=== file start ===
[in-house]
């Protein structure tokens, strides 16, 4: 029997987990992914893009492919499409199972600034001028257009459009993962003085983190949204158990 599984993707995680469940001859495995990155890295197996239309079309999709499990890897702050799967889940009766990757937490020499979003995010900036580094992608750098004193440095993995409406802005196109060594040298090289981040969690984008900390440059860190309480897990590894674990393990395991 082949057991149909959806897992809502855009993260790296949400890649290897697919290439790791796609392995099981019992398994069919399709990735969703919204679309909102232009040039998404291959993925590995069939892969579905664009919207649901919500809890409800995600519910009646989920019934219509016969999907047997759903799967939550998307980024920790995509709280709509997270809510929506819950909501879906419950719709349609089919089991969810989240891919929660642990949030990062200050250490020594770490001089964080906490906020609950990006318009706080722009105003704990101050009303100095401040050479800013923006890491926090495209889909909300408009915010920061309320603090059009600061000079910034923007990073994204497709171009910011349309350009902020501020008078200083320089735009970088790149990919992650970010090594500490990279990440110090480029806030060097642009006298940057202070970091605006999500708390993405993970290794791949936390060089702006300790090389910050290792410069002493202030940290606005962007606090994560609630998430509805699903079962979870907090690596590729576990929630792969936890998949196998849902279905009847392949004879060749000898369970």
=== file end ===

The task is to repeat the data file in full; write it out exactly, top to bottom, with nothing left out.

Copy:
[in-house]
């Protein structure tokens, strides 16, 4: 029997987990992914893009492919499409199972600034001028257009459009993962003085983190949204158990 599984993707995680469940001859495995990155890295197996239309079309999709499990890897702050799967889940009766990757937490020499979003995010900036580094992608750098004193440095993995409406802005196109060594040298090289981040969690984008900390440059860190309480897990590894674990393990395991 082949057991149909959806897992809502855009993260790296949400890649290897697919290439790791796609392995099981019992398994069919399709990735969703919204679309909102232009040039998404291959993925590995069939892969579905664009919207649901919500809890409800995600519910009646989920019934219509016969999907047997759903799967939550998307980024920790995509709280709509997270809510929506819950909501879906419950719709349609089919089991969810989240891919929660642990949030990062200050250490020594770490001089964080906490906020609950990006318009706080722009105003704990101050009303100095401040050479800013923006890491926090495209889909909300408009915010920061309320603090059009600061000079910034923007990073994204497709171009910011349309350009902020501020008078200083320089735009970088790149990919992650970010090594500490990279990440110090480029806030060097642009006298940057202070970091605006999500708390993405993970290794791949936390060089702006300790090389910050290792410069002493202030940290606005962007606090994560609630998430509805699903079962979870907090690596590729576990929630792969936890998949196998849902279905009847392949004879060749000898369970």